Pollution can suffocate coral reefs, reduce water quality, and render corals more prone to disease. When silt and other contaminants enter the water, they suffocate coral reefs, accelerate the growth of harmful algae, and reduce water quality. These effects are especially severe in coastal areas where many people live close to the sea.
The amount of pollution in the ocean has increased due to industrialization. Many chemicals find their way into the ocean through runoff from farms and cities or via litter. Some pollutants may harm marine animals directly, while others will flow into sediments that provide habitat for many species, including coral. If pollutants remain in the sediment for long enough, they can reach the water table under certain conditions. There, they can be re-entered by groundwater which may contain additional contaminants.
Coral reefs are affected by several types of pollution. One of the most serious is acidification. As industries release sulfur dioxide and other gases into the atmosphere, they contribute to acid rain which falls as sulfate particles onto land and water. The sulfur reacts with organic matter to create sulfide molecules which are very acidic. This process reduces the pH of seawater, making it more acidic than normal.
Acidified water attacks calcium carbonate structures such as coral skeletons and shells, destroying their protective layer of aragonite.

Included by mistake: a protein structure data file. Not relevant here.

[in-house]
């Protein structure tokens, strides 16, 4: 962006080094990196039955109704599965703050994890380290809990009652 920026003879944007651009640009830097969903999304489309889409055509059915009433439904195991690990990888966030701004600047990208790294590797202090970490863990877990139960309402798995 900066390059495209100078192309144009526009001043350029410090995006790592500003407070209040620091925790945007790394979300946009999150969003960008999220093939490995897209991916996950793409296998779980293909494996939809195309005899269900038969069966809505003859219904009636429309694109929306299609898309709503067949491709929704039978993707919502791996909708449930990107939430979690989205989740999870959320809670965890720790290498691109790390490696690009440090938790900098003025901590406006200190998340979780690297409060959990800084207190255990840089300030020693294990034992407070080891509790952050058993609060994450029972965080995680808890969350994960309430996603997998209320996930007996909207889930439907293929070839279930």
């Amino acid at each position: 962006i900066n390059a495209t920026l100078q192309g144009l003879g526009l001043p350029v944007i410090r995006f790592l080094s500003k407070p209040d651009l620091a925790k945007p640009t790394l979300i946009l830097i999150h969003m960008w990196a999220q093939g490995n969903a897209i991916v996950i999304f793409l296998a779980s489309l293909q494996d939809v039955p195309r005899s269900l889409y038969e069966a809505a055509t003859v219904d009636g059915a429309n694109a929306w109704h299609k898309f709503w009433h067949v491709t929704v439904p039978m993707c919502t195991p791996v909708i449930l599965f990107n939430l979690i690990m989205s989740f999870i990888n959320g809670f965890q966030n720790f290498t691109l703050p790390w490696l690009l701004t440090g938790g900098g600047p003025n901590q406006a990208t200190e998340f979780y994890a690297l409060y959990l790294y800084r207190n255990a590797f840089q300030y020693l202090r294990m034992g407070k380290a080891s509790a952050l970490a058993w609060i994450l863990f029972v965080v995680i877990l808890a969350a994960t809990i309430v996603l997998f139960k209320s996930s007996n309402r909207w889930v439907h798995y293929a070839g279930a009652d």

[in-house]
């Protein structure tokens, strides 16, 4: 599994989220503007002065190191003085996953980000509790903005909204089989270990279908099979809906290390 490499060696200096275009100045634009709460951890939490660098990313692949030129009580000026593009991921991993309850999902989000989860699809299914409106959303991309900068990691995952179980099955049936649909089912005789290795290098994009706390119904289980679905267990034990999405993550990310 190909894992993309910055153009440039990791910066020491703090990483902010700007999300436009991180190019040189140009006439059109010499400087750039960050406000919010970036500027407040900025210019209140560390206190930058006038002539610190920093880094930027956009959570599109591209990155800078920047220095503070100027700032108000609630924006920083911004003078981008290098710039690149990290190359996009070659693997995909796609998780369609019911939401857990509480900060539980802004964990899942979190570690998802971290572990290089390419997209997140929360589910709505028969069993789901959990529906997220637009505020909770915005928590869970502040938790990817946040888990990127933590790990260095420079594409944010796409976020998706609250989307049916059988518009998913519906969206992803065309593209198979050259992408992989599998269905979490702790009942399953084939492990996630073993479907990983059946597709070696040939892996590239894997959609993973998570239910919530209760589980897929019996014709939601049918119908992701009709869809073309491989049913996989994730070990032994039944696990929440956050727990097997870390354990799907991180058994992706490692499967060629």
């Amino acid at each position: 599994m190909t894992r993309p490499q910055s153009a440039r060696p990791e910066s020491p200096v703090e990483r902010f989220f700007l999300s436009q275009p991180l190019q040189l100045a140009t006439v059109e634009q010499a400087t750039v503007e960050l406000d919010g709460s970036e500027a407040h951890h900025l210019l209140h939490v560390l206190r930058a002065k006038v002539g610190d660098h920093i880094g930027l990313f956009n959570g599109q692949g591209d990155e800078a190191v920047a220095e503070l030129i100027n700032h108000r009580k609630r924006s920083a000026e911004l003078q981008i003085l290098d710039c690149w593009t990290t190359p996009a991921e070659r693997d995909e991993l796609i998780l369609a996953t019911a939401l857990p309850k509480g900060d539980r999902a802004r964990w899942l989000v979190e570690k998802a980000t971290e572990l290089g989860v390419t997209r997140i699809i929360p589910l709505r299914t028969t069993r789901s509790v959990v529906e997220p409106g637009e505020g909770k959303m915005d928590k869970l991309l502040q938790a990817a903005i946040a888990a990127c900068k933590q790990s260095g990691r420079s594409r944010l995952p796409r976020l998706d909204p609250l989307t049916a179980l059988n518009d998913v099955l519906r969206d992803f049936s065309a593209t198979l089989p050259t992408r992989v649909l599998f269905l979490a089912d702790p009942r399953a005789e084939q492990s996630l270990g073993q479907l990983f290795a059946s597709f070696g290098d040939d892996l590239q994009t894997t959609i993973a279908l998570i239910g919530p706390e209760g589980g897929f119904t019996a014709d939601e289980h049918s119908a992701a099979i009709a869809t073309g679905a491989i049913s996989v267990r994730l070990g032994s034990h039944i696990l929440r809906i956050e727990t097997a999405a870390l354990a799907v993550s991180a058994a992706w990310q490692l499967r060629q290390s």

Sediment may suffocate a reef, shutting away the sunlight required for coral growth. Nutrients promote the growth of algae and seaweed, which fight for space with corals. According to Stephanie Wear of The Nature Conservancy, elevated nutrient levels can also contribute to increased rates of coral illness and bleaching. Coral mortality can then spread as water flows over the dead coral creating turbidity, or cloudiness, which prevents further growth.
Coral skeletons (stipes and plates) provide support for other organisms that live in close proximity to reefs, such as fish and shellfish. When coral dies, its location is taken by another organism, allowing more space for survival. This process of "coral replacement" continues until only the hardiest organisms are left standing. As long as there are individuals capable of reproducing, the process will continue indefinitely.